Anti-violence organization serves deaf community survivors

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The main office of the Alameda County Family Justice Center (ACFJC) is quiet. Peaceful. At 11 o’clock in the morning, seven people—a few on their phones, a few sleeping—wait for their names to be called. A Disney Channel theme song bursts out of a cell phone in the hands of a little boy, briefly interrupting the room before his mother mutes the device. A large poster featuring two adolescent boys, one leaning against the other in a protective gesture, hangs above the room. The boy in front holds out his two hands, with words written on each palm: one reads “I have the right to protection” and the other “I have the right to be heard.”

The receptionist greets visitors, flipping seamlessly between Spanish and English, depending on the client or administrator’s need. Clients will go through a navigator, who speaks with them about what kind of help they are seeking, and send them to the appropriate department among the 35 organizations housed in the center, which support victims of domestic violence, sexual assault and exploitation, human trafficking, child abuse, elder abuse and stalking.

Any deaf visitors will be directed to DeafHope, which focuses specifically on providing services to victims of domestic violence in that community. “We just feel like there really is a need,” says Aracelia Aguilar, an empowerment director with DeafHope, speaking through a relay interpreter via phone. “And we can see how people are trying to survive. There’s such limited communication.”

DeafHope was founded in 2003 by Julie Rems-Smario along with eight other women, who recognized there was a need for specialized services. Previously, says Rems-Smario, also speaking through a relay interpreter, in domestic violence cases, it was often easier for survivors to stay in an abusive home where the abuser knew sign language than to access services available for sexual assault or domestic violence victims, which were designed for the hearing community.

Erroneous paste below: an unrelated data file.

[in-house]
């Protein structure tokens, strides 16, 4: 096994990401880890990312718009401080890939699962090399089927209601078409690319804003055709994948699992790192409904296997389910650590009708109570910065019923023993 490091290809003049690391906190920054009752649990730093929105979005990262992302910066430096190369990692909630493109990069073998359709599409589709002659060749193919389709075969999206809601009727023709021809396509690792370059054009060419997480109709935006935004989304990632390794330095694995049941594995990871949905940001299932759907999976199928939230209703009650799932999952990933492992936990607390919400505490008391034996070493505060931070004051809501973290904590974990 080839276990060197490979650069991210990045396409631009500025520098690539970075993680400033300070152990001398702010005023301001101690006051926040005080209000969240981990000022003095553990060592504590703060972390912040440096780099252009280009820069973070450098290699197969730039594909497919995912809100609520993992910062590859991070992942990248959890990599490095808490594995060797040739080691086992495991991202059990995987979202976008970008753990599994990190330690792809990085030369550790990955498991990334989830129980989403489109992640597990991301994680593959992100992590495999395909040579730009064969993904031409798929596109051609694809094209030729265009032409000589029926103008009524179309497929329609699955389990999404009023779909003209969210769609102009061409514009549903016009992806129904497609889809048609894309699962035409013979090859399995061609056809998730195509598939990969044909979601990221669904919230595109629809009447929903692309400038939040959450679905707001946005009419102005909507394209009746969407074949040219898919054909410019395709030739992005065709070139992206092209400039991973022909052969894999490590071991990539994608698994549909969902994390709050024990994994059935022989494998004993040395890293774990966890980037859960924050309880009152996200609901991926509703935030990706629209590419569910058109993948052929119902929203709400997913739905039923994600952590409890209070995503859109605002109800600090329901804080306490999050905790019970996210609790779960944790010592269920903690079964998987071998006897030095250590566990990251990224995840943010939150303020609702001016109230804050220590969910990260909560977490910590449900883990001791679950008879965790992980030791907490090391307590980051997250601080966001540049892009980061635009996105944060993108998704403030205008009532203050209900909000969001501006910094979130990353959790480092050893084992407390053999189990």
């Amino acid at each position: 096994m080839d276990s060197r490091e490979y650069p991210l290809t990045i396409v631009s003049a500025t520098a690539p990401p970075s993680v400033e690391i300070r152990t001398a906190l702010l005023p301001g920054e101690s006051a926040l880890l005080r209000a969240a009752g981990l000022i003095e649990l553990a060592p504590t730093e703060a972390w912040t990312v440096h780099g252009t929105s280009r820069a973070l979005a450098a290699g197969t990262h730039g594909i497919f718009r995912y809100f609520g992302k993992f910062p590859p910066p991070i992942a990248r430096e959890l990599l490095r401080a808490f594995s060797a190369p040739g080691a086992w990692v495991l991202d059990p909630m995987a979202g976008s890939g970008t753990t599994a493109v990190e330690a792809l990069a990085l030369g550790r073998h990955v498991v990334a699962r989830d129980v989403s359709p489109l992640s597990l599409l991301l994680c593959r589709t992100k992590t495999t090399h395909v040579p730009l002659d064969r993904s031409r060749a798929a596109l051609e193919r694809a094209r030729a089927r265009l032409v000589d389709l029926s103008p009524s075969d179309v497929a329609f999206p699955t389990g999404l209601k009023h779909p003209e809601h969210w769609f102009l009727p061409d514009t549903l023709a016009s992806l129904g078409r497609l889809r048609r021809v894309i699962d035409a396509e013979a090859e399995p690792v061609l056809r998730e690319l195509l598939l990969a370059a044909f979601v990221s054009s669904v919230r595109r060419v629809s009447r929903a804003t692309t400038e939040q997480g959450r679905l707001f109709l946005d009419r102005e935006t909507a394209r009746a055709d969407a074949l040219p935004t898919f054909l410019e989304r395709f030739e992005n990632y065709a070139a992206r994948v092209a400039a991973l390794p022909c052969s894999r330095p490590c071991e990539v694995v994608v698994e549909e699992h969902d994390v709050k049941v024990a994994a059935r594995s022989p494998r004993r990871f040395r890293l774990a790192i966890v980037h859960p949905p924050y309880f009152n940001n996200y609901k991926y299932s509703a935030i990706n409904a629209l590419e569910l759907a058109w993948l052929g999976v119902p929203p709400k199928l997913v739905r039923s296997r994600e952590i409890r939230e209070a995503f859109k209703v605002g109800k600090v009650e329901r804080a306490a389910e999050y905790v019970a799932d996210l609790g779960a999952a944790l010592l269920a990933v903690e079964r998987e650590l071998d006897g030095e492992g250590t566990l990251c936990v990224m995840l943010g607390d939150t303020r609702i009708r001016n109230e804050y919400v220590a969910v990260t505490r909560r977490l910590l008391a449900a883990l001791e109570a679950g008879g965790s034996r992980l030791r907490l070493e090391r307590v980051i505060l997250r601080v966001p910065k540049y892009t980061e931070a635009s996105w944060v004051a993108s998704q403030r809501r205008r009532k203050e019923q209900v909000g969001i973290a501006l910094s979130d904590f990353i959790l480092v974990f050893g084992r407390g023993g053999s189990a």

Women and mothers are often in an especially difficult situation, she says. For example, says Rems-Smario, if a woman went to Child Protective Services (CPS) or the Department of Child and Family Services (DCFS), she might be told that she had to leave her abusive partner or risk leaving behind her child. The abusive partner, then, might use this as a fear tactic in order to keep her from leaving.

“The Deaf mother was set up for failure by the system in the past,” says Rems-Smario, who now is president of the California Association of the Deaf. She also serves on the DeafHope board as chairperson. “That was the reality.”

According to the National Domestic Violence Hotline’s website, “Deaf and hard of hearing individuals are 1.5 times more likely to be victims of relationship violence including sexual harassment, sexual assault, psychological abuse and physical abuse in their lifetime.” Some of the reasons cited by the creators of the hotline are that law enforcement officers may not be able to communicate with the person, or an abusive partner could mislead the victim about available services or take away her or his communication device.

Gallaudet Research Institute estimated that in 2014, 1.5 percent of California’s population had a hearing disability. The California School for the Deaf has always been located in the Bay Area, attracting the families of many deaf children to the region. The school was founded in San Francisco in 1860, moved to Berkeley in 1869 and has been located in Fremont since 1980.

Violence against this community can be very serious. Paintings hang outside the DeafHope office, each one memorializing a woman who murdered by an abuser. To the far left, woman with blue eyes and dirty blonde hair beams out at passersby, framed against a yellow-green and pink background. Angels flutter around her head, white wings arching from her back and underneath her chin a golden cloud holds the caption, “Priscilla Vinci 1953-1987.” Below it is a quote: “My ex-boyfriend repeatedly stabbed my mother and me when I decided to end our relationship.”

Seven other women, all winged and surrounded by angels, smile from the wall against a brightly colored background. The quote under an image labeled “Kisha Sullivan 1975-2002” reads, “I was murdered in the woods with a blow to the face. My baby can never have his mother back.” Amber Burroughs (1979-2006) shares the painting with Kisha Sullivan, and her quote reads, “I was suffocated by my deaf ex-boyfriend. He violated my protection order when he broke into my home. My two children found my body.”

Once a person who walks into the Alameda County Family Justice Center is identified as being deaf or hard of hearing, he or she is directed to DeafHope’s office. If a DeafHope director is not present, the person can use a computer for communication, to be referred to one of the center’s three “client navigators,” who meet with them and determine what services they need. The navigator later follows through with the client to ensure these services were appropriate and fit their needs.